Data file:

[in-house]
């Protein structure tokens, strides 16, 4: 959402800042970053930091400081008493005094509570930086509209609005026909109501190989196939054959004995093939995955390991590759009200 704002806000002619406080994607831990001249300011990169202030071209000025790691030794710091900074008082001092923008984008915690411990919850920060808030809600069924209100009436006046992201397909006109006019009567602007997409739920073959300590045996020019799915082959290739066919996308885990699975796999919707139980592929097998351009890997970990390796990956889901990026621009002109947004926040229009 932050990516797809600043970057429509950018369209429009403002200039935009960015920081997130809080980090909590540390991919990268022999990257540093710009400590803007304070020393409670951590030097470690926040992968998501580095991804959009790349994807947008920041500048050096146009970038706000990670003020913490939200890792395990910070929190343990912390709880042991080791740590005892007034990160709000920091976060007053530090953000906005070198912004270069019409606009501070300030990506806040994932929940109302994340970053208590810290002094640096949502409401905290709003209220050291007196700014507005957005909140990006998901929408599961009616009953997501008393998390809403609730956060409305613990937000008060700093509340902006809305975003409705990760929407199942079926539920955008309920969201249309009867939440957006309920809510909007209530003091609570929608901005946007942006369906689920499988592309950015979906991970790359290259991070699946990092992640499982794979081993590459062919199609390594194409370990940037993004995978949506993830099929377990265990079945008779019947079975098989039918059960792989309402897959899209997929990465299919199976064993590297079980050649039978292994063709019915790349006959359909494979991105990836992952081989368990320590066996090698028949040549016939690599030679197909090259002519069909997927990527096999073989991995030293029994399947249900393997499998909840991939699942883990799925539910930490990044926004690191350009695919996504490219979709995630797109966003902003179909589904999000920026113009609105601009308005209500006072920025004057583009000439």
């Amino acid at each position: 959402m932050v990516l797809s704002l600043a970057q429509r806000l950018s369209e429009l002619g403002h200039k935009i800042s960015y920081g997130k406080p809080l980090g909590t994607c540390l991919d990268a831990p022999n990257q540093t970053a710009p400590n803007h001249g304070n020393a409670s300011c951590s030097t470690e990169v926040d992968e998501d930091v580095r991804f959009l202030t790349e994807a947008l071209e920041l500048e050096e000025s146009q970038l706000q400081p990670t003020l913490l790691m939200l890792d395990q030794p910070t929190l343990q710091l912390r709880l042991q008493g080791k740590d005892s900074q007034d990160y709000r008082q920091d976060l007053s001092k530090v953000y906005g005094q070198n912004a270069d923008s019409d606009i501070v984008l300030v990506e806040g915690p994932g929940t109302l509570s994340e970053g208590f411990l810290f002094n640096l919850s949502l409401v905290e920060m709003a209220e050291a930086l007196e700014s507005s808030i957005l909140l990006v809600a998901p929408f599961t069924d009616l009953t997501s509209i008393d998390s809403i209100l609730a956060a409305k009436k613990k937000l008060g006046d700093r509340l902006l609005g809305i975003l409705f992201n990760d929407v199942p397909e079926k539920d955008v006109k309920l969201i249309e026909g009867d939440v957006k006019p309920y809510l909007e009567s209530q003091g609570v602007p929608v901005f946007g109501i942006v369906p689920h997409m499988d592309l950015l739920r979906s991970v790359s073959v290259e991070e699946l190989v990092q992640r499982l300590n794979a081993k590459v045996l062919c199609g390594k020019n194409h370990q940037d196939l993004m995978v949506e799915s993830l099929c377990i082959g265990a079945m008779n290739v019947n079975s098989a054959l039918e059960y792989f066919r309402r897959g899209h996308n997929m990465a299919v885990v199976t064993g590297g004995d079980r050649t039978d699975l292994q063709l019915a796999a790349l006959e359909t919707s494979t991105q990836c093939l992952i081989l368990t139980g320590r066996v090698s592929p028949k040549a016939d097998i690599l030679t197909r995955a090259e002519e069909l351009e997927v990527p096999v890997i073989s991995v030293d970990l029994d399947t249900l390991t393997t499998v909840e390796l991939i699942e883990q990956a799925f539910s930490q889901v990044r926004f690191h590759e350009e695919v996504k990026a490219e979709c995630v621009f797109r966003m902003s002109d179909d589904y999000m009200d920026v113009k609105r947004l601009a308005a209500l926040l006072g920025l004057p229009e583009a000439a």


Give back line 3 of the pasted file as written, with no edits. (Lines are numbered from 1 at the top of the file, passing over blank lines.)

């Amino acid at each position: 959402m932050v990516l797809s704002l600043a970057q429509r806000l950018s369209e429009l002619g403002h200039k935009i800042s960015y920081g997130k406080p809080l980090g909590t994607c540390l991919d990268a831990p022999n990257q540093t970053a710009p400590n803007h001249g304070n020393a409670s300011c951590s030097t470690e990169v926040d992968e998501d930091v580095r991804f959009l202030t790349e994807a947008l071209e920041l500048e050096e000025s146009q970038l706000q400081p990670t003020l913490l790691m939200l890792d395990q030794p910070t929190l343990q710091l912390r709880l042991q008493g080791k740590d005892s900074q007034d990160y709000r008082q920091d976060l007053s001092k530090v953000y906005g005094q070198n912004a270069d923008s019409d606009i501070v984008l300030v990506e806040g915690p994932g929940t109302l509570s994340e970053g208590f411990l810290f002094n640096l919850s949502l409401v905290e920060m709003a209220e050291a930086l007196e700014s507005s808030i957005l909140l990006v809600a998901p929408f599961t069924d009616l009953t997501s509209i008393d998390s809403i209100l609730a956060a409305k009436k613990k937000l008060g006046d700093r509340l902006l609005g809305i975003l409705f992201n990760d929407v199942p397909e079926k539920d955008v006109k309920l969201i249309e026909g009867d939440v957006k006019p309920y809510l909007e009567s209530q003091g609570v602007p929608v901005f946007g109501i942006v369906p689920h997409m499988d592309l950015l739920r979906s991970v790359s073959v290259e991070e699946l190989v990092q992640r499982l300590n794979a081993k590459v045996l062919c199609g390594k020019n194409h370990q940037d196939l993004m995978v949506e799915s993830l099929c377990i082959g265990a079945m008779n290739v019947n079975s098989a054959l039918e059960y792989f066919r309402r897959g899209h996308n997929m990465a299919v885990v199976t064993g590297g004995d079980r050649t039978d699975l292994q063709l019915a796999a790349l006959e359909t919707s494979t991105q990836c093939l992952i081989l368990t139980g320590r066996v090698s592929p028949k040549a016939d097998i690599l030679t197909r995955a090259e002519e069909l351009e997927v990527p096999v890997i073989s991995v030293d970990l029994d399947t249900l390991t393997t499998v909840e390796l991939i699942e883990q990956a799925f539910s930490q889901v990044r926004f690191h590759e350009e695919v996504k990026a490219e979709c995630v621009f797109r966003m902003s002109d179909d589904y999000m009200d920026v113009k609105r947004l601009a308005a209500l926040l006072g920025l004057p229009e583009a000439a």